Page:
Rossberg v. Montgomery Ward Co. , 110 Mont. 154 ( 1940 )


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We were entitled in this case to go to the jury on at least three theories: First, that the negligence of the independent contractor, if we consider the substance on which plaintiff slipped to have been gasoline, was the negligence of the defendants themselves, in that the independent contractor, under the facts of the case, were, for the purpose of determining their liability to the plaintiff, employees of the defendant Montgomery Ward Co.; second, that the evidence was not sufficient to hold as a matter of law, that the Palmquist Electric Company men were independent contractors, and it was for the jury to say whether they were not employees, and therefore, their admitted negligence in spilling the gasoline on the floor, brings the case within the rule of many cases which fix liability on the theory that the slippery substance or substance on which the complaining party fell, was applied by the defendant itself; and, third, on the theory that the substance on which plaintiff fell was not gasoline at all, but oil as she testified to; that oil was sold on the premises and could be bought and removed from the defendants' premises in open or closed containers.

We contend in the first instance that the record is insufficient for the court to declare as a matter of law that the two electricians working there, when it is borne in mind that the store *Page 157 was open for business and that it was during business hours that the plaintiff was in there as an invitee of the defendants, were in fact independent contractors. The only evidence that they were independent contractors was Defendants' Exhibit 4. But there is no dispute that the defendants at all times retained full, exclusive and complete control of the premises and each and every part thereof, including the portion in which these two electricians were working. The duty which the defendants owe the plaintiff here was that of an invitee, a customer and patron in a place open for business. The legal duty would be much the same as owed by a landlord to his tenant. The work which was done here by the electricians was attended by a certain danger and risk to the patrons of the store, who had occasion to visit the portion of the basement premises where the electricians were working. The defendants could not lawfully delegate the duty on their part, to the plaintiff, to keep the floor reasonably safe, to any independent contractor. (36 C.J. 219; 23 A.L.R. 1009; Corrigan v. Elsigner, 81 Minn. 42, 83 N.W. 492; Gilmore v.Philadelphia Ry. Co., 154 Pa. 375, 25 A. 774; Baxter v.Rothschild Co., 204 Ill. App. 346; Cramblitt v.Percival-Porter Co., 176 Iowa, 733, 158 N.W. 541, L.R.A. 1917C, 77; Russo v. Watson, 249 A.D. 782, 292 N.Y. Supp. 249;Horn v. Danziger, 110 Misc. 341, 180 N.Y. Supp. 96; Newell v. K. D. Jewelry Co., 119 Conn. 332, 176 A. 405; Hicks v.Smith, 158 A.D. 299, 143 N.Y. Supp. 136; Sciolaro v.Asch, 198 N.Y. 77, 91 N.E. 263, 32 L.R.A. (n.s.) 945; ScottConst. Co. v. Cobb, 86 Ind. App. 699, 159 N.E. 763;Lineaweaver v. John Wanamaker, 299 Pa. 45, 149 A. 91;Blake v. Fox, 17 N.Y. Supp. 508; Hunter v. Sheriff StreetMarket Storage Co., 23 Ohio App. 363, 155 N.E. 404; Ulmen v.Schwieger, 92 Mont. 331, 347, 12 P.2d 856.)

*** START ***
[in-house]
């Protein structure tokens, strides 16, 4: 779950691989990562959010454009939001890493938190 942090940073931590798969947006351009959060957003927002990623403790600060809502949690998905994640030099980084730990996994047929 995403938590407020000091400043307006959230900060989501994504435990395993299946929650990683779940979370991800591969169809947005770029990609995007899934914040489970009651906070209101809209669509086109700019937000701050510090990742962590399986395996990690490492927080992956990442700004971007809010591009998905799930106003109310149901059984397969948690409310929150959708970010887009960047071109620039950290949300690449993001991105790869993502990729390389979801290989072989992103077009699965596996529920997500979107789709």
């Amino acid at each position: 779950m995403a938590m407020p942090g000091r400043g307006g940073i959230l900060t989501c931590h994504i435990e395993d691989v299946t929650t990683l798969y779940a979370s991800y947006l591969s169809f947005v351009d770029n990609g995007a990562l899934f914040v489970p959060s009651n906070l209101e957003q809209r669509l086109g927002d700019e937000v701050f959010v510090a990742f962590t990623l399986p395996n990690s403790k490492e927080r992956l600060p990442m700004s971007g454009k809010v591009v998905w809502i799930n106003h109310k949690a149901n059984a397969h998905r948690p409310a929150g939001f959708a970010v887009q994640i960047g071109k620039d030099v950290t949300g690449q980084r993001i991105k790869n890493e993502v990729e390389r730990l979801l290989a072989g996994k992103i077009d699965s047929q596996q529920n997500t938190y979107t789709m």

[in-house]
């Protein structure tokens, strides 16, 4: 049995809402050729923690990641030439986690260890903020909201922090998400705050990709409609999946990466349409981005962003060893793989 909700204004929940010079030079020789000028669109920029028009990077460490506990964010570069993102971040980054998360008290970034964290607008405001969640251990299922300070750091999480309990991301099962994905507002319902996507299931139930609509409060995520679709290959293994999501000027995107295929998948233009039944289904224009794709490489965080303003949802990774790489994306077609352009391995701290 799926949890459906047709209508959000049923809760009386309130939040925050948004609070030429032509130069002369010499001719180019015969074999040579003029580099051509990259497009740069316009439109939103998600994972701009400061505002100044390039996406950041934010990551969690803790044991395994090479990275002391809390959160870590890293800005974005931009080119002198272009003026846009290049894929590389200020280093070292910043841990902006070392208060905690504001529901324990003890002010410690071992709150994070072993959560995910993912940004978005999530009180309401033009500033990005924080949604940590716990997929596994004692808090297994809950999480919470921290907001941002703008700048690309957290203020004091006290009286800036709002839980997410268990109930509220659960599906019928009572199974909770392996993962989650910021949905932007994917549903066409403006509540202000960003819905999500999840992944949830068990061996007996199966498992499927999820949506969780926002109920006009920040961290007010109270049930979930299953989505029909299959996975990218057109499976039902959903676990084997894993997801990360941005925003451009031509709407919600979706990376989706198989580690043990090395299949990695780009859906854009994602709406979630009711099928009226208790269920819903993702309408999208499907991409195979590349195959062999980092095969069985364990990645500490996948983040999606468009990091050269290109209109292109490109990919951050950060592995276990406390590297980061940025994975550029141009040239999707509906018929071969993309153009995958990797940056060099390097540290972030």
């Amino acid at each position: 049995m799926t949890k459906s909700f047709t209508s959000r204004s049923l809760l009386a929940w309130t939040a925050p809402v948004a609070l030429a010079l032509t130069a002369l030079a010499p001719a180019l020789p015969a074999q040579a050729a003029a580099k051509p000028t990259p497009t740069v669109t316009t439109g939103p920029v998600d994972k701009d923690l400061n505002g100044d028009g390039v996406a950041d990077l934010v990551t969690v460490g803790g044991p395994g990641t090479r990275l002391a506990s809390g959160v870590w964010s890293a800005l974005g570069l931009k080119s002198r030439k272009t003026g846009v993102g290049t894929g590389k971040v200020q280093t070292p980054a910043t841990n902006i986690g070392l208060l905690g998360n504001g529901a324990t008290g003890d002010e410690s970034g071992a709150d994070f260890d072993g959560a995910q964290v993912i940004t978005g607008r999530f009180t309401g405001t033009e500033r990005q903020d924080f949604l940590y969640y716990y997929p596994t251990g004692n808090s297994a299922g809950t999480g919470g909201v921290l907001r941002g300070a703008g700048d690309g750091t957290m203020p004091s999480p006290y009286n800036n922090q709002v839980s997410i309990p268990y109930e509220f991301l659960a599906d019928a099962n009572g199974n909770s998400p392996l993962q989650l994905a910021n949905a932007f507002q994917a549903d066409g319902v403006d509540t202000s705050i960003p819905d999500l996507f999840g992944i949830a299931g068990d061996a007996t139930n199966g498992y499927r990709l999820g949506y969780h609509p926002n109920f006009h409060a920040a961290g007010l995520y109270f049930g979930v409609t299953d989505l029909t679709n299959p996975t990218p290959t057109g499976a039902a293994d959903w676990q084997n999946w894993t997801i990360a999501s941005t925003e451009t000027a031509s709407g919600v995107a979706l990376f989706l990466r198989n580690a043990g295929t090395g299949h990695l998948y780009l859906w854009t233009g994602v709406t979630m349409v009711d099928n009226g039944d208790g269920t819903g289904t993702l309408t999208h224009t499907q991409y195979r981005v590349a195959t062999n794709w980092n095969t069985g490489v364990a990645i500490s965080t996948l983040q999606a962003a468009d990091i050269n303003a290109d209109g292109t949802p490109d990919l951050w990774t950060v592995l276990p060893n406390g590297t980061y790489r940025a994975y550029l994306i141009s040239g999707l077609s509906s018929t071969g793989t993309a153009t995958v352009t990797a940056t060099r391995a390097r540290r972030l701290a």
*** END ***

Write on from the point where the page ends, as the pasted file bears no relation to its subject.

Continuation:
We think that the rule adducible from the foregoing authorities is to the effect that it made no difference in this case how long the oil or gasoline had been on the floor, or whether or not a reasonable opportunity had been afforded the defendants to remove it, for the reason, since the testimony showed it was the negligent act of the independent contractor in putting it on, *Page 158 this negligent act of the independent contractor was attributable to the defendants and they were lawfully chargeable with its consequences. The jury might well have found that the oil which plaintiff slipped on was oil which was sold by the defendant company in its basement store, and which had leaked out of a container placed at the point where plaintiff fell. In this sort of a situation, the time element is of no consequence because the rule seems to be that the defendant should protect its floor from debris or leakage or wastage of articles which it keeps for sale. (See McCaull-Dinsmore Co. v. Stevens, 59 Mont. 206,194 P. 213; Cameron v. Kenyon-Connell Commercial Co., 22 Mont. 312,56 P. 358, 74 Am. St. Rep. 602, 44 L.R.A. 508; Roach v.Rutter, 40 Mont. 167, 105 P. 555; Park v. Grady, 62 Mont. 246,204 P. 382; Roberts v. Chicago, Milwaukee St. PaulRy. Co., 67 Mont. 472, 216 P. 332.) Admittedly, the defendant, Montgomery Ward Co., was at the time of the accident operating a mercantile establishment in the city of Great Falls. In the operation of its business it owed to appellant and to its customers in general certain duties.